From a user point of view, their user interfaces both take most people a bit of time to come to terms with. With blender, it took me a few days using it to become comfortable with the way the user interface worked and it took a long time to figure out what the hot keys were as at the time they weren't documented very well. This was several years ago. With current versions of blender and the current documentation available, it wouldn't tke me as much time.
I've never gotten used to Quark. I can get by with it for my needs, but I never have really gotten comfortable with its user interface and terminology. To be honest, I don't have nearly as much time into Quark as I don't have as much use for it.
Most importantly, you need to understand the different reasons these two tools exist. Blender is a 3D modeling program and you are normally editing models based on vertices and polygons. Blender has skeletal and other animation systems which you can use to export animations to CS. There are some nice UV mapping/unwrapping tools available in blender to UV map complex geometry. Blender runs well natively under many operating systems such as Linux, Mac OSX, most unixes and windows.
Quark is a "map" editing program, it isn't really meant to create things made of vertices and polygons. These "maps" are composed of what are normally called brushes and, if the game engine using them supports it, can provide some significant optimizations for collision detection, visibility tests, etc. As far as I've seen, CS doesn't support these features of maps directly, but I'm a CS newbie, so I could be wrong. There is support for texture mapping in Quark, but its limited to working well with the "brush" system. Quark has no, or very limited, support for animations. Quark only runs natively under windows, although I understand this will eventually change.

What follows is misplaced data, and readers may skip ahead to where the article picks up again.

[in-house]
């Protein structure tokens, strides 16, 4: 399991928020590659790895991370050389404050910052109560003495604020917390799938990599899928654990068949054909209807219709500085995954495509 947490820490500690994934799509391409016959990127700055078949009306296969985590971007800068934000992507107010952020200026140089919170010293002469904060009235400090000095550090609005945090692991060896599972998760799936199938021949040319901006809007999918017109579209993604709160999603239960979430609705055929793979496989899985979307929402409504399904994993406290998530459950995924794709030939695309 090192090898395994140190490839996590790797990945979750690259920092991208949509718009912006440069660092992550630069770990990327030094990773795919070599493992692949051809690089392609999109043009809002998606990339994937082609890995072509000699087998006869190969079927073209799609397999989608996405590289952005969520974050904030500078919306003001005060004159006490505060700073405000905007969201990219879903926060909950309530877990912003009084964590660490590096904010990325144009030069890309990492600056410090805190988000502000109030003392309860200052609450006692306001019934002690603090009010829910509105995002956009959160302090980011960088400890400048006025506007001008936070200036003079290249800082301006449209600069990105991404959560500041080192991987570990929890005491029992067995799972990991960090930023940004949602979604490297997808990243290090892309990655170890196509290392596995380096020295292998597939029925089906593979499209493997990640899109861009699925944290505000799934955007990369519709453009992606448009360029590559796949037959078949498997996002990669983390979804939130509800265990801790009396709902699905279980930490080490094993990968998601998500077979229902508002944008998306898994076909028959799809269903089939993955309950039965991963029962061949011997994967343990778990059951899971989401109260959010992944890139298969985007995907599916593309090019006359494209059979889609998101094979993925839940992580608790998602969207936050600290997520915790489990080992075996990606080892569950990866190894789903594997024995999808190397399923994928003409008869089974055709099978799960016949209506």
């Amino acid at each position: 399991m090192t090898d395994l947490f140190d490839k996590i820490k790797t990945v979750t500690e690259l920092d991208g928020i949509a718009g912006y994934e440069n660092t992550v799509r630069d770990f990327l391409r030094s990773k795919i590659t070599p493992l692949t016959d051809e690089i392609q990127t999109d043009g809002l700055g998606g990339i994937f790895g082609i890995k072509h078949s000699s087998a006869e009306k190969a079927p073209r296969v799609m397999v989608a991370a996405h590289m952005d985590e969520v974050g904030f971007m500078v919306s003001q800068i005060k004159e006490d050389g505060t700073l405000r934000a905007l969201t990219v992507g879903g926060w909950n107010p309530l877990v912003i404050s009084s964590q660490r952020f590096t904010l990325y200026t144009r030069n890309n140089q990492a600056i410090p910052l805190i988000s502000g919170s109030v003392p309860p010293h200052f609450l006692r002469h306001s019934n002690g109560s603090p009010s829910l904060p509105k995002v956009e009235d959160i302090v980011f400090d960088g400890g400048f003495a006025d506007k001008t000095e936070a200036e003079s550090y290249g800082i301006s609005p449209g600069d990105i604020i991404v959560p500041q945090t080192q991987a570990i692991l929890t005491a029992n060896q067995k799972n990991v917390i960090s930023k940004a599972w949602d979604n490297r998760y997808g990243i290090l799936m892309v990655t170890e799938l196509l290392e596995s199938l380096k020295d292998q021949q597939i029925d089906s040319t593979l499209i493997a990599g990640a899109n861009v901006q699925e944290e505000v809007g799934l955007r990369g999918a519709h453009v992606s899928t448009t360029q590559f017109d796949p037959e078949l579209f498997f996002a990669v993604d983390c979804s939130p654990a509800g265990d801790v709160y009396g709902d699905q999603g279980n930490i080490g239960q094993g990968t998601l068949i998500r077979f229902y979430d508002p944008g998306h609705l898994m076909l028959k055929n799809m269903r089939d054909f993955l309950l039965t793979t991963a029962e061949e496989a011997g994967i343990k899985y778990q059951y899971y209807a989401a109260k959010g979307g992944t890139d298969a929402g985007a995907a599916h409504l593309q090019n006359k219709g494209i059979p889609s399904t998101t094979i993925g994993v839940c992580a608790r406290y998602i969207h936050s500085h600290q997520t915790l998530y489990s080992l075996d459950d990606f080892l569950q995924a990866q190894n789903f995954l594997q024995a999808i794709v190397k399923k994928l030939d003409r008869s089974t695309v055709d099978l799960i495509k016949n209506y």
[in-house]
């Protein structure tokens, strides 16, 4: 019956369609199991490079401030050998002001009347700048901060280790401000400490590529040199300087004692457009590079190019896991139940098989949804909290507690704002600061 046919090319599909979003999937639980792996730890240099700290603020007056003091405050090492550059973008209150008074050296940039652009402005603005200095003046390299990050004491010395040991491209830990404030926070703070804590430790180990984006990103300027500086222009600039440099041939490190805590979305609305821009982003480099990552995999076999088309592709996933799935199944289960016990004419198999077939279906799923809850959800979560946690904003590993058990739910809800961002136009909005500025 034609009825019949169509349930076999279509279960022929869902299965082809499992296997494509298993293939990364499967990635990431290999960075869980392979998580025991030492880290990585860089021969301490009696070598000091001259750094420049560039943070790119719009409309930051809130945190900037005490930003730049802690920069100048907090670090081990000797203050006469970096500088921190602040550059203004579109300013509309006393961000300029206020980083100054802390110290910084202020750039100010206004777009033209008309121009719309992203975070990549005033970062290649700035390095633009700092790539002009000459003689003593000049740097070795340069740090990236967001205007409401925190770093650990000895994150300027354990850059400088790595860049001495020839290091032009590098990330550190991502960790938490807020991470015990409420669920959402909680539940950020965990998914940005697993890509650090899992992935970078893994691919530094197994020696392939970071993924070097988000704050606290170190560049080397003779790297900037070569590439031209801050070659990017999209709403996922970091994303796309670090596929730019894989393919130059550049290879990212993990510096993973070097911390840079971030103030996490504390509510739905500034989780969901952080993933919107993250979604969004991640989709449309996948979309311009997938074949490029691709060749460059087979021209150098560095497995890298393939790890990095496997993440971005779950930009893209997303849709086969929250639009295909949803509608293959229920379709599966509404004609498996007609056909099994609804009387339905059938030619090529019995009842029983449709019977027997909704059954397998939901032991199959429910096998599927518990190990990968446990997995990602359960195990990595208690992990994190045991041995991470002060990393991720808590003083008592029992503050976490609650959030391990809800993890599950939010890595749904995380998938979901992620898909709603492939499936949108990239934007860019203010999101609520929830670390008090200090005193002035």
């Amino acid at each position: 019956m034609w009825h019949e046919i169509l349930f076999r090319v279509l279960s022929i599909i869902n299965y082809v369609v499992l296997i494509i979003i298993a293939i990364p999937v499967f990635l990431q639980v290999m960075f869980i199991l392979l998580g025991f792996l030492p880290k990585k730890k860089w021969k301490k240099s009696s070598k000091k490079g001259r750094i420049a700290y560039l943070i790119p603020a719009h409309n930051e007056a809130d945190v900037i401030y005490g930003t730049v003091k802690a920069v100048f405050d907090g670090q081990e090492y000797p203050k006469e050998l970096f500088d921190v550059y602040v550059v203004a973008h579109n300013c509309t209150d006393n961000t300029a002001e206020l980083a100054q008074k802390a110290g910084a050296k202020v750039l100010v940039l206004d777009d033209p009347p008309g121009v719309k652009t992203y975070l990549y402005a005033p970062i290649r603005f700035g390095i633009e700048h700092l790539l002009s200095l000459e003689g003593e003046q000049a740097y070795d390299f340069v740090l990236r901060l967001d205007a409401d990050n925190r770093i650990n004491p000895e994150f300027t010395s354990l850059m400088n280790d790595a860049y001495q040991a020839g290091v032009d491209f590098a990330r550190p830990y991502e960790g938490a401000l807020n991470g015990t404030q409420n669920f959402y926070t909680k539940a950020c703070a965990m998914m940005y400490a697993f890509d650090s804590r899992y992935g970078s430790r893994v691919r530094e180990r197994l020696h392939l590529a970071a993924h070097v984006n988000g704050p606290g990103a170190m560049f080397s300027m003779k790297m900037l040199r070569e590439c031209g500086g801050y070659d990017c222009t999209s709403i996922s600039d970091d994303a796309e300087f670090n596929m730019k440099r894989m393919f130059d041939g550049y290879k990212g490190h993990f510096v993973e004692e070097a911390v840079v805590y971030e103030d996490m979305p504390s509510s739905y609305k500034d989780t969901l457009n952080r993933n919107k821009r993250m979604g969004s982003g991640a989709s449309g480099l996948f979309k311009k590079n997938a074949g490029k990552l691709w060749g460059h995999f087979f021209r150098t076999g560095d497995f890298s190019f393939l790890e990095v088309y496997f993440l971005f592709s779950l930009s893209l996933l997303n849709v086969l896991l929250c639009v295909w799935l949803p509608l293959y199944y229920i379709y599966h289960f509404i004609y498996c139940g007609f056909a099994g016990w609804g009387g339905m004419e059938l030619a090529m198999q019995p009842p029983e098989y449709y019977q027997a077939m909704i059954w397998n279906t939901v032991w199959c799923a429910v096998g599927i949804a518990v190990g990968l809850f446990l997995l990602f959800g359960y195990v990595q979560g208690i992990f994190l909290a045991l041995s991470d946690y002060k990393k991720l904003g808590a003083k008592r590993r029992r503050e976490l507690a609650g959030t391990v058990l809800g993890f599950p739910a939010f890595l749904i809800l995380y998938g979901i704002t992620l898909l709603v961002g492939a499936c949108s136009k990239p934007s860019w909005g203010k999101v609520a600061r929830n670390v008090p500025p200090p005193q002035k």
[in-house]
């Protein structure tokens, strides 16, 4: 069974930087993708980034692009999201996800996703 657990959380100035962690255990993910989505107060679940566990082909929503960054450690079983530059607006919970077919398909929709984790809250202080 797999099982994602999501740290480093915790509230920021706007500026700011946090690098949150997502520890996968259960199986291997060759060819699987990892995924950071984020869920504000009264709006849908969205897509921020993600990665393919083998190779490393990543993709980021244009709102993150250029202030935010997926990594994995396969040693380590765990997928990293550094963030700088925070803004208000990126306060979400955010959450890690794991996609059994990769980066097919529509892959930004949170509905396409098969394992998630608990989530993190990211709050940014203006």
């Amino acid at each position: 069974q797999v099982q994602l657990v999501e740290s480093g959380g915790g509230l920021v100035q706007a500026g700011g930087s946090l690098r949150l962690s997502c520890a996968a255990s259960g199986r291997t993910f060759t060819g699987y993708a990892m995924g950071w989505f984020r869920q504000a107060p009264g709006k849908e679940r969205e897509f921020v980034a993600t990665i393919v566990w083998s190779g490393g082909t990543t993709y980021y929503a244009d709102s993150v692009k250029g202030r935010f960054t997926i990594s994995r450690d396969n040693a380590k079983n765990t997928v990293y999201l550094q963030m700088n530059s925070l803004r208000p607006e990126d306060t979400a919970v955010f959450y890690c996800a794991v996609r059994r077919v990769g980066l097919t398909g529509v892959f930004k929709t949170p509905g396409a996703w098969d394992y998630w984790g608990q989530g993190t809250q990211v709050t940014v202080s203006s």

If you were making maps/levels for Quake or Half-Life, I'd say use Quark as it was designed to make those maps with all their special limitations/features that those game engines support to make them efficient for those engines to use. Blender doesn't do this very well as its not its intented purpose. However, if you're making something based on vertices and polygons, blender works much better at that as that was what it was built to do. My current understanding of CS leads me to believe that it works natively with objects contructed of vertices and polygons. Thus the way blender works with the data is closer to the way CS works with it and anything made in Quark needs to be converted to this representation since "maps" and "brushes" aren't represented this way.